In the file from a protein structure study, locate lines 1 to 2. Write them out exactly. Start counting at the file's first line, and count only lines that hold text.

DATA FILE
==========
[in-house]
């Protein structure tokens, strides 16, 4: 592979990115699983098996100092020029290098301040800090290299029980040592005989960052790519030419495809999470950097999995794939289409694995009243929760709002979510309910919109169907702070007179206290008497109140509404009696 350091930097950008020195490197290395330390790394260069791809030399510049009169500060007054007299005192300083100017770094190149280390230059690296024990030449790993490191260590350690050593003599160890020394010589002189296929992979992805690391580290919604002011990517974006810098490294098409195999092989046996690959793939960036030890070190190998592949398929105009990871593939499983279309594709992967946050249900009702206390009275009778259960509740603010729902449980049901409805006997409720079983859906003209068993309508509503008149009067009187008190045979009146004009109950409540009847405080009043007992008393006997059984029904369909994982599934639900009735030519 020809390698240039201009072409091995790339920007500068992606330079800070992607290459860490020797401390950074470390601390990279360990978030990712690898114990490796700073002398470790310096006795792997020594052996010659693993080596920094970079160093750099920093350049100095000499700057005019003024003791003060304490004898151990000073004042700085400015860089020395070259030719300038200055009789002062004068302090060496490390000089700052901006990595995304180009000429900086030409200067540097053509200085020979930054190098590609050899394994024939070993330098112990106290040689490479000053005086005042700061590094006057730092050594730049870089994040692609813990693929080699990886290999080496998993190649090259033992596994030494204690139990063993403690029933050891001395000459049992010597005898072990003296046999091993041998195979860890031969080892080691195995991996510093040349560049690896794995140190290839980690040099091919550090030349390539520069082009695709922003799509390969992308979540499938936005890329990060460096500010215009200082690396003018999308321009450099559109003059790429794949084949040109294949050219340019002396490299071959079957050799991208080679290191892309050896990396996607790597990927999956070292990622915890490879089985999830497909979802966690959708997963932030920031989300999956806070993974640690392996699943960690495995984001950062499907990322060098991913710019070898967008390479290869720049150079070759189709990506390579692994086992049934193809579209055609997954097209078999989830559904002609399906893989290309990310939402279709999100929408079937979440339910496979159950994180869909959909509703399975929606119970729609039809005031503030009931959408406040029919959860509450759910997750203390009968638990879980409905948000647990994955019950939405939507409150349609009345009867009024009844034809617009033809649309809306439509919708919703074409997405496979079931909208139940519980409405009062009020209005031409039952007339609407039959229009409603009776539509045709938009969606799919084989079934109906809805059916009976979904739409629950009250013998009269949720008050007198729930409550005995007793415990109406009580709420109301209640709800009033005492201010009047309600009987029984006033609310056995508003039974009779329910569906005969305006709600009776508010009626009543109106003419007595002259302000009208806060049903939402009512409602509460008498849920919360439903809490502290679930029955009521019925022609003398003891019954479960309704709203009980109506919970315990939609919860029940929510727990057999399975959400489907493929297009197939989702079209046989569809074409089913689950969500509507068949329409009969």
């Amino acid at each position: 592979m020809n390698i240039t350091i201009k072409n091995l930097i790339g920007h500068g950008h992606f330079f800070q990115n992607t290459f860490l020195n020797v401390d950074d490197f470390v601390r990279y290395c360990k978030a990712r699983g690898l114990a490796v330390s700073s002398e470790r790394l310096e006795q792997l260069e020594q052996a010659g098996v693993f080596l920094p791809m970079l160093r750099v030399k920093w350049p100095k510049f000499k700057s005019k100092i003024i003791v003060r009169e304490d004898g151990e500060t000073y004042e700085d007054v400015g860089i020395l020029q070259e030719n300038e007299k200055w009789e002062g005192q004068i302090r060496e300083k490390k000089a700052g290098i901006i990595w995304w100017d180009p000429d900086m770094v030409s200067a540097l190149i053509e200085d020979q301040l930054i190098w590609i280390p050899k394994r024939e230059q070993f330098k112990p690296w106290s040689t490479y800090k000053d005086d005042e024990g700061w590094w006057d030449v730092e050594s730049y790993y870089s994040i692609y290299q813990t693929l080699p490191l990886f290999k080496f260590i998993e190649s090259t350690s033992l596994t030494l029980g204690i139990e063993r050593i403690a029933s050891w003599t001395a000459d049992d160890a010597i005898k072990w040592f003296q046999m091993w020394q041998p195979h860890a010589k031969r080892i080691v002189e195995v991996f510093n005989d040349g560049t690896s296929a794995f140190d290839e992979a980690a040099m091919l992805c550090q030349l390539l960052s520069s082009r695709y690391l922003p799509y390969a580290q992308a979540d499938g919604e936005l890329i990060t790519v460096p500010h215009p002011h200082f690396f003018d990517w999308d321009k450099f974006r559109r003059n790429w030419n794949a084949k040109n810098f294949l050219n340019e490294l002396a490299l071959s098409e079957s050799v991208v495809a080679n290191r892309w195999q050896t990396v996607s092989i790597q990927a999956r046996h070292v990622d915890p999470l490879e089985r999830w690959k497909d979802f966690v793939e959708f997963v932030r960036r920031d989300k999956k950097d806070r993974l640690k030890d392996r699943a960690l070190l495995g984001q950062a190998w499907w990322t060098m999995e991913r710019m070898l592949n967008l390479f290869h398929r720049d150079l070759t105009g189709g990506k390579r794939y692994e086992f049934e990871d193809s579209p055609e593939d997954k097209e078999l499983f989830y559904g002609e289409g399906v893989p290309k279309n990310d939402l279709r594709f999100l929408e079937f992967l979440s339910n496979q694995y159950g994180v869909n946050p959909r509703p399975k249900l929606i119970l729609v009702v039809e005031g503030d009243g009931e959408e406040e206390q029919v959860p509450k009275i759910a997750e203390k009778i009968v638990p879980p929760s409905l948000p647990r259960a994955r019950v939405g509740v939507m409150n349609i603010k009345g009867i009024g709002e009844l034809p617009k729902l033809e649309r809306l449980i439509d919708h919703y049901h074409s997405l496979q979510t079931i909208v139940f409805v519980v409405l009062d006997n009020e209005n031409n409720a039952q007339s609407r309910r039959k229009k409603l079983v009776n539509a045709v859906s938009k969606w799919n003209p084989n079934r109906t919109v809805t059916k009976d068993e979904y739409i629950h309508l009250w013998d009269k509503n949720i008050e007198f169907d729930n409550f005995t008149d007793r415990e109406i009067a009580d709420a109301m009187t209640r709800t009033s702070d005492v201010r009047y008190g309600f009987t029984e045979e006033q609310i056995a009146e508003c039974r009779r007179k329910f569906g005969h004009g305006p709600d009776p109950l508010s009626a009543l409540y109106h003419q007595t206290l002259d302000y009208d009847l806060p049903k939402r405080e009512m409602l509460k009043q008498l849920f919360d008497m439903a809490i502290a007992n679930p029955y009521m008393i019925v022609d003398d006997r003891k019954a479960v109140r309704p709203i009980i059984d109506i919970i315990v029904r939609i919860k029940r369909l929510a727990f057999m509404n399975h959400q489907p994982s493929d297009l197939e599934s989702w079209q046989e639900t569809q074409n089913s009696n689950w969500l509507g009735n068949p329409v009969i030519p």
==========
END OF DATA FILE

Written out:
[in-house]
């Protein structure tokens, strides 16, 4: 592979990115699983098996100092020029290098301040800090290299029980040592005989960052790519030419495809999470950097999995794939289409694995009243929760709002979510309910919109169907702070007179206290008497109140509404009696 350091930097950008020195490197290395330390790394260069791809030399510049009169500060007054007299005192300083100017770094190149280390230059690296024990030449790993490191260590350690050593003599160890020394010589002189296929992979992805690391580290919604002011990517974006810098490294098409195999092989046996690959793939960036030890070190190998592949398929105009990871593939499983279309594709992967946050249900009702206390009275009778259960509740603010729902449980049901409805006997409720079983859906003209068993309508509503008149009067009187008190045979009146004009109950409540009847405080009043007992008393006997059984029904369909994982599934639900009735030519 020809390698240039201009072409091995790339920007500068992606330079800070992607290459860490020797401390950074470390601390990279360990978030990712690898114990490796700073002398470790310096006795792997020594052996010659693993080596920094970079160093750099920093350049100095000499700057005019003024003791003060304490004898151990000073004042700085400015860089020395070259030719300038200055009789002062004068302090060496490390000089700052901006990595995304180009000429900086030409200067540097053509200085020979930054190098590609050899394994024939070993330098112990106290040689490479000053005086005042700061590094006057730092050594730049870089994040692609813990693929080699990886290999080496998993190649090259033992596994030494204690139990063993403690029933050891001395000459049992010597005898072990003296046999091993041998195979860890031969080892080691195995991996510093040349560049690896794995140190290839980690040099091919550090030349390539520069082009695709922003799509390969992308979540499938936005890329990060460096500010215009200082690396003018999308321009450099559109003059790429794949084949040109294949050219340019002396490299071959079957050799991208080679290191892309050896990396996607790597990927999956070292990622915890490879089985999830497909979802966690959708997963932030920031989300999956806070993974640690392996699943960690495995984001950062499907990322060098991913710019070898967008390479290869720049150079070759189709990506390579692994086992049934193809579209055609997954097209078999989830559904002609399906893989290309990310939402279709999100929408079937979440339910496979159950994180869909959909509703399975929606119970729609039809005031503030009931959408406040029919959860509450759910997750203390009968638990879980409905948000647990994955019950939405939507409150349609009345009867009024009844034809617009033809649309809306439509919708919703074409997405496979079931909208139940519980409405009062009020209005031409039952007339609407039959229009409603009776539509045709938009969606799919084989079934109906809805059916009976979904739409629950009250013998009269949720008050007198729930409550005995007793415990109406009580709420109301209640709800009033005492201010009047309600009987029984006033609310056995508003039974009779329910569906005969305006709600009776508010009626009543109106003419007595002259302000009208806060049903939402009512409602509460008498849920919360439903809490502290679930029955009521019925022609003398003891019954479960309704709203009980109506919970315990939609919860029940929510727990057999399975959400489907493929297009197939989702079209046989569809074409089913689950969500509507068949329409009969």